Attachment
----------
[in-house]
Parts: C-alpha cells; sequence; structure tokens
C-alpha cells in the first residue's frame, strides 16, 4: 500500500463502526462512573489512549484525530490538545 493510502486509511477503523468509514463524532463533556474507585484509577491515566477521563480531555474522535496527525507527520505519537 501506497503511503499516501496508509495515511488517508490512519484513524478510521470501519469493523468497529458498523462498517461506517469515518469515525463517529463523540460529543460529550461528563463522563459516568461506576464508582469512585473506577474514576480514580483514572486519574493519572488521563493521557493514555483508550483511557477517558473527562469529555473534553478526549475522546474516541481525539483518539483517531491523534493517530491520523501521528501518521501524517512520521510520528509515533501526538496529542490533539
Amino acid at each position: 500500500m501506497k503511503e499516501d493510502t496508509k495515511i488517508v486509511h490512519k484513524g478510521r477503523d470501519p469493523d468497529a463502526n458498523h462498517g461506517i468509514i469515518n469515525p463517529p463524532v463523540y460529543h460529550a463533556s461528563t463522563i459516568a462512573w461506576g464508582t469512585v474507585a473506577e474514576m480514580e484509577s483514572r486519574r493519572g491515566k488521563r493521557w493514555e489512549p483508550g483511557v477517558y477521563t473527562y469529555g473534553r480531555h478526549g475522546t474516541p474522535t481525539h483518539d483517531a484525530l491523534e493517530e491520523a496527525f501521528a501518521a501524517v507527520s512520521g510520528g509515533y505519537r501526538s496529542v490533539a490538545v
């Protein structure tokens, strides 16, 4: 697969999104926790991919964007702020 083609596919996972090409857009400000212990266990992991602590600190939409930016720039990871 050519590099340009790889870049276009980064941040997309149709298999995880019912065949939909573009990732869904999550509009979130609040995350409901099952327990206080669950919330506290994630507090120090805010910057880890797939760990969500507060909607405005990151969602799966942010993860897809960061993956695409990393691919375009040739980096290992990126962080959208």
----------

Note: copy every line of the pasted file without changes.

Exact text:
[in-house]
Parts: C-alpha cells; sequence; structure tokens
C-alpha cells in the first residue's frame, strides 16, 4: 500500500463502526462512573489512549484525530490538545 493510502486509511477503523468509514463524532463533556474507585484509577491515566477521563480531555474522535496527525507527520505519537 501506497503511503499516501496508509495515511488517508490512519484513524478510521470501519469493523468497529458498523462498517461506517469515518469515525463517529463523540460529543460529550461528563463522563459516568461506576464508582469512585473506577474514576480514580483514572486519574493519572488521563493521557493514555483508550483511557477517558473527562469529555473534553478526549475522546474516541481525539483518539483517531491523534493517530491520523501521528501518521501524517512520521510520528509515533501526538496529542490533539
Amino acid at each position: 500500500m501506497k503511503e499516501d493510502t496508509k495515511i488517508v486509511h490512519k484513524g478510521r477503523d470501519p469493523d468497529a463502526n458498523h462498517g461506517i468509514i469515518n469515525p463517529p463524532v463523540y460529543h460529550a463533556s461528563t463522563i459516568a462512573w461506576g464508582t469512585v474507585a473506577e474514576m480514580e484509577s483514572r486519574r493519572g491515566k488521563r493521557w493514555e489512549p483508550g483511557v477517558y477521563t473527562y469529555g473534553r480531555h478526549g475522546t474516541p474522535t481525539h483518539d483517531a484525530l491523534e493517530e491520523a496527525f501521528a501518521a501524517v507527520s512520521g510520528g509515533y505519537r501526538s496529542v490533539a490538545v
């Protein structure tokens, strides 16, 4: 697969999104926790991919964007702020 083609596919996972090409857009400000212990266990992991602590600190939409930016720039990871 050519590099340009790889870049276009980064941040997309149709298999995880019912065949939909573009990732869904999550509009979130609040995350409901099952327990206080669950919330506290994630507090120090805010910057880890797939760990969500507060909607405005990151969602799966942010993860897809960061993956695409990393691919375009040739980096290992990126962080959208």